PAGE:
The State Bar of Texas has sued Texas Attorney General Greg Abbott, seeking relief from a June 28 letter ruling issued by the Texas Office of the Attorney General. That ruling calls for the Bar to turn over copies of bank statements and checks to a Texas Lawyer reporter.

The Bar alleges it should not have to release the information reporter Angela Morris requested under the Texas Public Information Act (TPIA). Morris sought information regarding a Bar “investigation into a potential misappropriation of funds by a Bar employee who serves as a deputy clerk of the Texas Supreme Court.”

The Bar alleges in its July 9 petition, filed in Travis County state district court, that the matter is subject to an “ongoing criminal investigation.” The Bar alleges the AG erred in concluding that information “falling within section 552.022 of the TPIA can never fall within the law enforcement exception, section 552.108.”

Tom Kelley, a spokesman for the AG’s office, declines comment on the petition in State Bar of Texas v. Honorable Greg Abbott, Attorney General of the State of Texas.

The dispute stems from a TPIA request Morris filed on April 10 seeking “documents, emails, correspondence, accounting records, copies of checks, and any and all other types of records, regarding a State Bar of Texas investigation into a potential misappropriation of funds by a Bar employee who serves as a deputy clerk of the Texas Supreme Court.”

The Bar alleges in the petition that it began an investigation after it discovered a “number of questionable checks” when reconciling bank statements for a Supreme Court account primarily used for reimbursing attorneys who overpaid their annual dues. The Bar alleges it and the Supreme Court notified the Travis County DA’s office, and the DA’s office and the Austin Police Department “took possession of records concerning the matter, indicated that they would likely need additional records, and requested that questions and requests for records regarding the matter be directed to them.”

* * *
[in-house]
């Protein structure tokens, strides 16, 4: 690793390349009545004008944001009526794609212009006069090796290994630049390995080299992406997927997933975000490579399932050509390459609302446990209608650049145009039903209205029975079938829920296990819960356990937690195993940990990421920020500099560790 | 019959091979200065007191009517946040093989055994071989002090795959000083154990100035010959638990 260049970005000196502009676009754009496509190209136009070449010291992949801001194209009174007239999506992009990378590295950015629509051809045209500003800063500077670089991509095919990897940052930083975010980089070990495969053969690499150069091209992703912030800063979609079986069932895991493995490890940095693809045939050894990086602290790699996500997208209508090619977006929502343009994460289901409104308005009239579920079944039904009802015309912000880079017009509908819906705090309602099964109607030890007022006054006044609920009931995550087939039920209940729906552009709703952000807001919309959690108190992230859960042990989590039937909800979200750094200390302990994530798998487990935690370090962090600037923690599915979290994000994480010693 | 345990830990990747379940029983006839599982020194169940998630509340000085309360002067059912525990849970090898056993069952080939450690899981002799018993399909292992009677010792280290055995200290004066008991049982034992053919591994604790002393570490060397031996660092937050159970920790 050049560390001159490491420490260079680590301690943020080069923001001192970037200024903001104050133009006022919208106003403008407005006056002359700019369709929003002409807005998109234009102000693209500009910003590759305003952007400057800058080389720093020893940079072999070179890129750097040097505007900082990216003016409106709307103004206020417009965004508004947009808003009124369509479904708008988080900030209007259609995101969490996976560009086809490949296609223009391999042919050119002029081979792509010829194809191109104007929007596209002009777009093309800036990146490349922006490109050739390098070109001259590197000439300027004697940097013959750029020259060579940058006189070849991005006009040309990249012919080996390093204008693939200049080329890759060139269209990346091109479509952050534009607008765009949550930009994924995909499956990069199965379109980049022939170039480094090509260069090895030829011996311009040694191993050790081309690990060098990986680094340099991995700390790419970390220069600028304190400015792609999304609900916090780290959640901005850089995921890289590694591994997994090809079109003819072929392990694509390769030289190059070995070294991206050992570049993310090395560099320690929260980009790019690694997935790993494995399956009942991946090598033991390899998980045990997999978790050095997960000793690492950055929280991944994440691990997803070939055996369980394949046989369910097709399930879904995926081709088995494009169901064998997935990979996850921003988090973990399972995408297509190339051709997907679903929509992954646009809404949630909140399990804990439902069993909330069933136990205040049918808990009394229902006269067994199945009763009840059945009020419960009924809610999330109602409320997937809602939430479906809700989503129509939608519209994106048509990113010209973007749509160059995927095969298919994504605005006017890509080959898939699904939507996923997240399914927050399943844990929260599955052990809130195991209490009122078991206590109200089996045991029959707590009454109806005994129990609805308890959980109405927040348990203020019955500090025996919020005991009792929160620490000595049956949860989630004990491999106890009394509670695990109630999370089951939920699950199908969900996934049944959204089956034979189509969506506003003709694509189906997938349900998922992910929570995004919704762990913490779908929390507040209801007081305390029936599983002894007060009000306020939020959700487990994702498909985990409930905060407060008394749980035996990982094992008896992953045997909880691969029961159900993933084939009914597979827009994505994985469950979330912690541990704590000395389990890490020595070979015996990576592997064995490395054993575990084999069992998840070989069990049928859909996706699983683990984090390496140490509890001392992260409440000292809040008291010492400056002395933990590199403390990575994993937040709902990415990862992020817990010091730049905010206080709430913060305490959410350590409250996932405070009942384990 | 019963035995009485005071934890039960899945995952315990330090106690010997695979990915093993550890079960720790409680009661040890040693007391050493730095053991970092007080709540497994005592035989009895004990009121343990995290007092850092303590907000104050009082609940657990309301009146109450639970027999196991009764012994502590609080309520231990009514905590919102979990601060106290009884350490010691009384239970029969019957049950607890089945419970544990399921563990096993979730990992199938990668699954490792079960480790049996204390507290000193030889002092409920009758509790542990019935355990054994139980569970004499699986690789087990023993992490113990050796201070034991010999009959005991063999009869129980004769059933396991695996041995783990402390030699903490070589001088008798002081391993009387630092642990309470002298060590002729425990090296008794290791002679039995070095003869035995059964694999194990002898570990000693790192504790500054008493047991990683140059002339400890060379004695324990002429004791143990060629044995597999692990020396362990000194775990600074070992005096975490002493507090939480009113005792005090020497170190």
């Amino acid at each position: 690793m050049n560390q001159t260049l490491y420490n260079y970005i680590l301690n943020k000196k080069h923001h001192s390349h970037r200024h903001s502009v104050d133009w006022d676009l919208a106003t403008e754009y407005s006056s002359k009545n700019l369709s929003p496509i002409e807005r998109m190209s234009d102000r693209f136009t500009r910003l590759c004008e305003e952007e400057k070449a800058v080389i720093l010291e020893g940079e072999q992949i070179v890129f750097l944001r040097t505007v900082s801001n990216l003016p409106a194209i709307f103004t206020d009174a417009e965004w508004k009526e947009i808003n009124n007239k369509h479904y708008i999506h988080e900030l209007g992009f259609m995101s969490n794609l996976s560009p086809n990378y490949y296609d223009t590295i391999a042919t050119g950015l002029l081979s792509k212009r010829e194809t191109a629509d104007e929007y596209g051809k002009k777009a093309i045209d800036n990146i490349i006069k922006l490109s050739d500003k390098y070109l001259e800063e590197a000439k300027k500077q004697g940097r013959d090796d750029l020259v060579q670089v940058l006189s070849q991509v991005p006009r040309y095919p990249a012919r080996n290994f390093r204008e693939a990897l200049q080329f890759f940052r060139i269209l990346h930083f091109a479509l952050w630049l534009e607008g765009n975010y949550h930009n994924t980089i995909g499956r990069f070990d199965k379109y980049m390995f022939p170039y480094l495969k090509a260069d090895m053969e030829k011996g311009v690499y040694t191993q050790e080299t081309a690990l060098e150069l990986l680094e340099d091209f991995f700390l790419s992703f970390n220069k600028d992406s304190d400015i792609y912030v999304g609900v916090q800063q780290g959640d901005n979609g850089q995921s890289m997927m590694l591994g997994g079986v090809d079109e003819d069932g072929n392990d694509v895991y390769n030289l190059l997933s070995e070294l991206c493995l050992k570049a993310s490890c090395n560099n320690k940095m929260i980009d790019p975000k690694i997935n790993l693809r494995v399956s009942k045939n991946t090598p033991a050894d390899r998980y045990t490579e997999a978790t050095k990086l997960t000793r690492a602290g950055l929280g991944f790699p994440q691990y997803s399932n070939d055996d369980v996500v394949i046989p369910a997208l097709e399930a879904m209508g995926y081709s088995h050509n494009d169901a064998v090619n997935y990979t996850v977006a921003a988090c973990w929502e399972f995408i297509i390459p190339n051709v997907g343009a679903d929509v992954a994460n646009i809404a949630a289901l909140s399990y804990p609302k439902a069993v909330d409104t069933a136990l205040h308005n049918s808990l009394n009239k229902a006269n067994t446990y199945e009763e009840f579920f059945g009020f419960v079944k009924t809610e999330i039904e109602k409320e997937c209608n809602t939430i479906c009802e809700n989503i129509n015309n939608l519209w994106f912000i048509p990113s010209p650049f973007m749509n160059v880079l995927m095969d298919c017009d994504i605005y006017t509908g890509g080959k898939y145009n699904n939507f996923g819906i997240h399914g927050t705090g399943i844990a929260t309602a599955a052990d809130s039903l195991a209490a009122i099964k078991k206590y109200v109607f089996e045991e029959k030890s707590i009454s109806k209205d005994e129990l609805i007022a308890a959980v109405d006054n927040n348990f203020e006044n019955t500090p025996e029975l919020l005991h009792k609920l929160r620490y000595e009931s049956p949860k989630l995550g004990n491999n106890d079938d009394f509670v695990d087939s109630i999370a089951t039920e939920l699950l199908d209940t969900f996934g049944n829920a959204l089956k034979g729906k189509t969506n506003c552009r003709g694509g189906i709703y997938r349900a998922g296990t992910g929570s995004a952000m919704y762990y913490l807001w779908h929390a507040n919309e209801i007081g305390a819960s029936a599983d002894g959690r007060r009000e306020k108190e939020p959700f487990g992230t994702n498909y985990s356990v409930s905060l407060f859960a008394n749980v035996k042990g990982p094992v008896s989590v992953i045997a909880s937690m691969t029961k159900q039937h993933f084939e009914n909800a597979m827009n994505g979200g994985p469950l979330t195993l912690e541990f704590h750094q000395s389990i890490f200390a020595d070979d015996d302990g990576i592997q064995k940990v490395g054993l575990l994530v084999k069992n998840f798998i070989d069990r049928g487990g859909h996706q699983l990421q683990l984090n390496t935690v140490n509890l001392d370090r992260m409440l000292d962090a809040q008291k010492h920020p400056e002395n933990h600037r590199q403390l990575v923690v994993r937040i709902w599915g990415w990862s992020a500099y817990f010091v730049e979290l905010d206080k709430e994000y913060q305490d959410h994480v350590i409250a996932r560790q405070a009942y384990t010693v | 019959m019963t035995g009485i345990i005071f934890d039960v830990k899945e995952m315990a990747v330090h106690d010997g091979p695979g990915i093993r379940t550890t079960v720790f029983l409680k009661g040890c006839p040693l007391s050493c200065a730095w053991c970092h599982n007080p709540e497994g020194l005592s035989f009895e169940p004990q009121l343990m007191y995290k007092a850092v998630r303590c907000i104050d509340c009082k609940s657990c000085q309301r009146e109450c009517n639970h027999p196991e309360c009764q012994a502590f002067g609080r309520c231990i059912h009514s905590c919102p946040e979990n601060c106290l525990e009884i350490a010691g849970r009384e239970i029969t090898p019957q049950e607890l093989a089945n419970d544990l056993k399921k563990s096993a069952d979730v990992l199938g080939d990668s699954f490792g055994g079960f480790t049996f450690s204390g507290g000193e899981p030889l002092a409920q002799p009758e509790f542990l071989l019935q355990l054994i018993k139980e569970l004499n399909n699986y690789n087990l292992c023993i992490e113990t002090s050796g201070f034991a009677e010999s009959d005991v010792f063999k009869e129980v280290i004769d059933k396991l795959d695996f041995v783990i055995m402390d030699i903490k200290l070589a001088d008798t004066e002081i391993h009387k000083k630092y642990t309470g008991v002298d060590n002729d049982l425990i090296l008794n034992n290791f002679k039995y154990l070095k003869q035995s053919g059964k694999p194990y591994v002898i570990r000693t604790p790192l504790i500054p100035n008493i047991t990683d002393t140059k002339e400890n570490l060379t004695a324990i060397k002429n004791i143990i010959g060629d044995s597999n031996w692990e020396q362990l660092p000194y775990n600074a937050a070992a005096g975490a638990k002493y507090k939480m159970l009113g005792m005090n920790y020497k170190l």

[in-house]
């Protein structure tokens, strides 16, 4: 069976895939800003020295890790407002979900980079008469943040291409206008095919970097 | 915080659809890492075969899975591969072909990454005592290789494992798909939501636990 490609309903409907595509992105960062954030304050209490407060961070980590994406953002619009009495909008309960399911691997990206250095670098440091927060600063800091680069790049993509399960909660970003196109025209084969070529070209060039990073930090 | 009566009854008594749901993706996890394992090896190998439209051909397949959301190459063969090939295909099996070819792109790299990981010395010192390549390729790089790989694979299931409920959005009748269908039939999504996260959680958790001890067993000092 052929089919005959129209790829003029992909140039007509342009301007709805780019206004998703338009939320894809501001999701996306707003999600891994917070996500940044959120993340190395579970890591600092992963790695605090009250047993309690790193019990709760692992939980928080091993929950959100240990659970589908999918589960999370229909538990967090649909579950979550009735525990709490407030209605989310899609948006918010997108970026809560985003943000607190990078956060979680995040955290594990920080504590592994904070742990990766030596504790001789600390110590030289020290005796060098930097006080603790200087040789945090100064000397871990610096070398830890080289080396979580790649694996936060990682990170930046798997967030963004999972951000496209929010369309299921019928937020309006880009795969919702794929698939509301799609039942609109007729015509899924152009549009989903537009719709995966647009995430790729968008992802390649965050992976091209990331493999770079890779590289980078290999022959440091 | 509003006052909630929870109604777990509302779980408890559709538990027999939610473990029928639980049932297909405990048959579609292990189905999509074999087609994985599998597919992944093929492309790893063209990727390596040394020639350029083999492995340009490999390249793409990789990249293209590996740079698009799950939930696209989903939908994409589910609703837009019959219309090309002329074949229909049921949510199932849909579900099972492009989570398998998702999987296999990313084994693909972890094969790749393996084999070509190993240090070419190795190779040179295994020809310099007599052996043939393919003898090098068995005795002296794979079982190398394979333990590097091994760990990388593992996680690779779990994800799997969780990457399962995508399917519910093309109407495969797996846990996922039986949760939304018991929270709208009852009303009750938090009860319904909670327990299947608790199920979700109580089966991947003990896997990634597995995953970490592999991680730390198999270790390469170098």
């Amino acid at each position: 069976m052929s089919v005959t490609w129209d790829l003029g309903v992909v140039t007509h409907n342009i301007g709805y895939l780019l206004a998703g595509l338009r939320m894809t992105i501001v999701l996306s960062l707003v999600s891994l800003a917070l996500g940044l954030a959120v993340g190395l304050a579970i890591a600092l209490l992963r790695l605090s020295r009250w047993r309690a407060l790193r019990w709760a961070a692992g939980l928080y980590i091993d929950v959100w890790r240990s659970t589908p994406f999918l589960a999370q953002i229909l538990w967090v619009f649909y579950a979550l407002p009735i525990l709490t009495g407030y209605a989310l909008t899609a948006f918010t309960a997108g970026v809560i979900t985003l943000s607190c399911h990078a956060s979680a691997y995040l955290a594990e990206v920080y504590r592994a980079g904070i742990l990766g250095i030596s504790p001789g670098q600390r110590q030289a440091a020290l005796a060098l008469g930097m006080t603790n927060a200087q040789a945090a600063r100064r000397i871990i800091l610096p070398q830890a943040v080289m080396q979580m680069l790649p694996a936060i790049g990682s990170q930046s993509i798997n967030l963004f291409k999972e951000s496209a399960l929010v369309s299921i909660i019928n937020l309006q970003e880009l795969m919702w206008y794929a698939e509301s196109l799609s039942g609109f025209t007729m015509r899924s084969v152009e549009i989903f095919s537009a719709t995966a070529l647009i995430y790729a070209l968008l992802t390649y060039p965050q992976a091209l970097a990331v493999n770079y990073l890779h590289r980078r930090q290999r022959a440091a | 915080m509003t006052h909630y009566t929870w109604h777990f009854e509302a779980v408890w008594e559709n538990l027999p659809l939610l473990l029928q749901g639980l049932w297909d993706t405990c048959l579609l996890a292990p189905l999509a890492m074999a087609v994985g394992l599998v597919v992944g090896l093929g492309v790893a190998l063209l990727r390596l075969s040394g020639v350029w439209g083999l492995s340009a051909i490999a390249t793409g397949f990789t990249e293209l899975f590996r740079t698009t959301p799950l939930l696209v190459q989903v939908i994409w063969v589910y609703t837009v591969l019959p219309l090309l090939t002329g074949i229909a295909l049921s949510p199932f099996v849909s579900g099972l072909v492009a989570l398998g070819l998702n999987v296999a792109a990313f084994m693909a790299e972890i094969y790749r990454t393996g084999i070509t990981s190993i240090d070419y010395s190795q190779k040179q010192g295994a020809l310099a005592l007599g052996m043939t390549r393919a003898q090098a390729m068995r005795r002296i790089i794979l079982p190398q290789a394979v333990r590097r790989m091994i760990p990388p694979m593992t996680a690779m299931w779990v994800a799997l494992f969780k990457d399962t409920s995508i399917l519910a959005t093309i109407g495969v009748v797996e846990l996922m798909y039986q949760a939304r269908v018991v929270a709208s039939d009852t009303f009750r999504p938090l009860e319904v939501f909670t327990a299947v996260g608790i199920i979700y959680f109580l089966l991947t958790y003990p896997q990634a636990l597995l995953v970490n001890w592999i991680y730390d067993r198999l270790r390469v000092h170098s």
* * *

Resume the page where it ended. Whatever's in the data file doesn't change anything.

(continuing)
After receiving Morris’ TPIA request, the Bar on April 24 asked for an AG opinion on the request. In a June 28 letter ruling, the AG found that “much of the requested information could be withheld” but it required release of bank statements and copies of checks for the account in question, the Bar alleges in the petition.

“The decision did so on the basis that such information can never, as a matter of law, fall within the law enforcement exception. The State Bar seeks relief from that aspect of the decision,” the Bar alleges in the petition.

In the letter ruling, signed by Assistant Attorney General Sean Nottingham of the Open Records Division, the AG’s office found the documents at issue fall under a “discretionary exception that may be waived and does not make information confidential under the Act.”

However, the Bar alleges in the petition that the information falls under the “law enforcement exception” of the TPIA.

“The request specifically seeks information that is subject to an ongoing criminal investigation, information the disclosure of which would clearly interfere with the ability of law enforcement officers and prosecutors to investigate the potential misappropriation of funds,” the Bar alleges in the petition.

In the petition, the Bar asks the court to review the information and take in camera testimony from law enforcement investigators to determine if §552.108 applies.

Jennifer Riggs, a shareholder in Riggs Aleshire & Ray in Austin who represents the Bar in the suit, did not return a telephone call seeking comment.